Jul 9th, 2021 | How To Create a Business Development Strategy As a Person Who Never Competes
How To Create a Business Development Strategy As a Person Who Never Competes
I wrote on this blog before about how not to do business (e.g., in the posts “How (Not) to Build a Business” and “5 ‘Best’ Business Models in the World“). So perhaps, now it’s time to share my opinion about how to actually do it!
The other day, while working on the test booklet for my new baby, The ODYSSEY Test, I was watching Muhammad Ali’s famous fights against Joe Frazier and George Foreman. These are some of the most iconic events in the history of boxing. The “Rumble in the Jungle” fight against George Foreman (1974) had an estimated television audience of 1.5 billion viewers. It was about 40% of the world population at a time. Due to some estimates, it was roughly 100% of the population with access to TV (!). In other words, EVERYONE watched the fight.
And yet I was sitting there watching two guys punching each other, and I was massively unimpressed. And it came to my mind that it was not just that one fight. In fact, I never enjoyed watching sports. I just don’t get the concept of competing against another person of your own will. It might be a weird thing to say for a person who owns a company. Yet, it’s true.
How It All Started
For my whole life, I was focused on personal development. At the same time, I was actively avoiding competing against others. In the beginning of primary school, I despised the physical education class. After the warmup, the teachers were always dividing us into teams and let us play against each other in all kinds of nonsensical games. We were only six or seven years olds. Yet, we were playing against each other every time instead of just moving and enjoying our time together.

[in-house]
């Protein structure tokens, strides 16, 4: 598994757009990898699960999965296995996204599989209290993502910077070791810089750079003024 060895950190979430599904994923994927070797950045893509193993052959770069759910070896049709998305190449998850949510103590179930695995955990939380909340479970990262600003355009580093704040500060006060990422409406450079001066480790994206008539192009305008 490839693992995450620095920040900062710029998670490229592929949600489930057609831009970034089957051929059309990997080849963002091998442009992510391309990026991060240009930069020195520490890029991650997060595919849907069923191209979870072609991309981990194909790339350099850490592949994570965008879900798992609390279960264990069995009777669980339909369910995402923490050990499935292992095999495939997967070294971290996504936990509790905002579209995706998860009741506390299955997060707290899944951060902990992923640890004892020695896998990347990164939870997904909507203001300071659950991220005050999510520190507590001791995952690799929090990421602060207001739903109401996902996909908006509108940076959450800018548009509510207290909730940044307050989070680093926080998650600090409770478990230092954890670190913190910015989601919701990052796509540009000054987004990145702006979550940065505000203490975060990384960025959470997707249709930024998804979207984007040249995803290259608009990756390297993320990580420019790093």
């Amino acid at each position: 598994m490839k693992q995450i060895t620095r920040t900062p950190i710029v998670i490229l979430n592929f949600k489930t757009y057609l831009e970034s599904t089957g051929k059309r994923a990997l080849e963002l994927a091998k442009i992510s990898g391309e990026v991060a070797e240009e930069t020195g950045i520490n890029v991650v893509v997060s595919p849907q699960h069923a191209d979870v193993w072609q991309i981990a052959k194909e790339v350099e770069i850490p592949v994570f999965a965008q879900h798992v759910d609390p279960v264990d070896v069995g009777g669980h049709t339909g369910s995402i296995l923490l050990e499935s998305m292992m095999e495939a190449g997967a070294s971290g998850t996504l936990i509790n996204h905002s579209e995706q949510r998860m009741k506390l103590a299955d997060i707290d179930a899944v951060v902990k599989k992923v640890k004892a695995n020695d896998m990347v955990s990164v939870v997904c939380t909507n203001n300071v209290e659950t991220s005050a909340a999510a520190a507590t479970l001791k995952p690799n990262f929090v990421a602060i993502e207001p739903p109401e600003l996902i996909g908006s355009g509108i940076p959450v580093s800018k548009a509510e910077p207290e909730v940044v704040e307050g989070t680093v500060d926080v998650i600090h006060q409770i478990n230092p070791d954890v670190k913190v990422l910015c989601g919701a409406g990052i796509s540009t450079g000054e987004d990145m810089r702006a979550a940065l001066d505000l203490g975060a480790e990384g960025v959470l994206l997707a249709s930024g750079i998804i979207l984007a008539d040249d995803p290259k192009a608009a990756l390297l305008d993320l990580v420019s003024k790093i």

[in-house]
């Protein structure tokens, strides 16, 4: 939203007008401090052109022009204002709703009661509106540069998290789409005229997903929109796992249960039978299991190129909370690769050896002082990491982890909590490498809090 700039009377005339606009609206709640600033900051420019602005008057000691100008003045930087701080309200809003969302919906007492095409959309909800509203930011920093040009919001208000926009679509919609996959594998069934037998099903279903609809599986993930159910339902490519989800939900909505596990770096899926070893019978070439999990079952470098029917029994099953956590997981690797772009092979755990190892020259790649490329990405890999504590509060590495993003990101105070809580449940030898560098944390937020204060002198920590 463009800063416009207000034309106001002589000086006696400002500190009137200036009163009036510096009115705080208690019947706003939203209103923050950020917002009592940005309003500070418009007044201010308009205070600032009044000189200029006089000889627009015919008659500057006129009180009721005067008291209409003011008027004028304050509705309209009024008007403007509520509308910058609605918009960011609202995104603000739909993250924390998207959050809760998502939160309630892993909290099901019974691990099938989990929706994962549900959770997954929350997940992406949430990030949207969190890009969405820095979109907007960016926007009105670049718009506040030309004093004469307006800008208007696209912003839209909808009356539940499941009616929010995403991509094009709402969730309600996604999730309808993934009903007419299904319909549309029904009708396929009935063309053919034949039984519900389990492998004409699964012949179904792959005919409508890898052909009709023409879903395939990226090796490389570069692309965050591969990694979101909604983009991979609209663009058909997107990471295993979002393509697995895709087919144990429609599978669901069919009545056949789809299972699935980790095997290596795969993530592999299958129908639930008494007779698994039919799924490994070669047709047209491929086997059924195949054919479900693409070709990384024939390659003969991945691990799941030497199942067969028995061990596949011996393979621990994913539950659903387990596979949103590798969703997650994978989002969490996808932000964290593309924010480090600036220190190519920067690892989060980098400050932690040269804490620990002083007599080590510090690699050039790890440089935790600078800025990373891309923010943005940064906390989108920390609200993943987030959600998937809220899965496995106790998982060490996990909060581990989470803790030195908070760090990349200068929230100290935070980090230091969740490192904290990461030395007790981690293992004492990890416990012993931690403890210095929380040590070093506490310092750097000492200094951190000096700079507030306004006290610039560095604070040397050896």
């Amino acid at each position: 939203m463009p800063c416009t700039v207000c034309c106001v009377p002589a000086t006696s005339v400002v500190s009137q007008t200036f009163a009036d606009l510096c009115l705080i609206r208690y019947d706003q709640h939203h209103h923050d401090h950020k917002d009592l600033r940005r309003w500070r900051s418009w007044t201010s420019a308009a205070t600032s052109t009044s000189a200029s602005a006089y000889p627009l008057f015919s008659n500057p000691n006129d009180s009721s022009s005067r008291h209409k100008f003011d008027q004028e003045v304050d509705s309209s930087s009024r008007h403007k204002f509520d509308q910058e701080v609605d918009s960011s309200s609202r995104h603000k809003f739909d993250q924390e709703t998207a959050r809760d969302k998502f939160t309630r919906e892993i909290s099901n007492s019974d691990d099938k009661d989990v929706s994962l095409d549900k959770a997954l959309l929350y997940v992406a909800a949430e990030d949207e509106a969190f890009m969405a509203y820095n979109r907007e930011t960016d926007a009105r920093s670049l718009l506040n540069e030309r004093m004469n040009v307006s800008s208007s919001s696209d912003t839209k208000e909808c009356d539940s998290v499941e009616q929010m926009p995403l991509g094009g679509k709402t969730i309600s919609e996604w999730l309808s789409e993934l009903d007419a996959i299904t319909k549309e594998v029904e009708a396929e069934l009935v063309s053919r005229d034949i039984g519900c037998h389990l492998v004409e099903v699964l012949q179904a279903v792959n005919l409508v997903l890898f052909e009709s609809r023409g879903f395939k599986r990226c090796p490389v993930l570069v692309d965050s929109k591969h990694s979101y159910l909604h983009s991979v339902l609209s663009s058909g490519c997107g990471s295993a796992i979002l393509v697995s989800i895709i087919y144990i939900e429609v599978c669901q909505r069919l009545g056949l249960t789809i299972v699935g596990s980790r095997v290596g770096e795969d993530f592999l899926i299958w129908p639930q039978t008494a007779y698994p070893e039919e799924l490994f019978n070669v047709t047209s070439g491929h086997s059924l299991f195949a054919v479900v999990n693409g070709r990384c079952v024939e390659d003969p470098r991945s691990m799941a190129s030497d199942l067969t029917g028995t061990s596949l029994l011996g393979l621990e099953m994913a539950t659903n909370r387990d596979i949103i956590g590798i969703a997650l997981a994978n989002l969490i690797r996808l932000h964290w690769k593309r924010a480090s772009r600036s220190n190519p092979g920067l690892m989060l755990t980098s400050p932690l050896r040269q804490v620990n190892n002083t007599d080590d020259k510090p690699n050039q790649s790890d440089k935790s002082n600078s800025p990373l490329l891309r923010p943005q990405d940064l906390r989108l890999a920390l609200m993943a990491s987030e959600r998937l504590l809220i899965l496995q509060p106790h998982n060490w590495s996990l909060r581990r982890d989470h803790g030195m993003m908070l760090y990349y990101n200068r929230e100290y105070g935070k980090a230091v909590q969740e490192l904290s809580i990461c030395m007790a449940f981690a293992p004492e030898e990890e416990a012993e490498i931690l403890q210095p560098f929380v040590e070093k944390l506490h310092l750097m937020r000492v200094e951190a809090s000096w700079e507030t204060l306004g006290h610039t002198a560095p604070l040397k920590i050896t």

The other day, the teachers have set a particularly awful game for us. Namely, they put a narrow school bench on a mattress and told us to stand on it against each other. The first person to fall from the bench was the person to lose the match. The teachers wanted us to play against each other in the Swiss system. Winner against winner for as long as it takes before the eventual champion is pronounced. The bench was only 40-50 cm tall but the bare feeling of standing in the air was scary enough to twist my stomach. My opponent also looked scared, balancing on the bench and afraid to approach me. This contest was madness.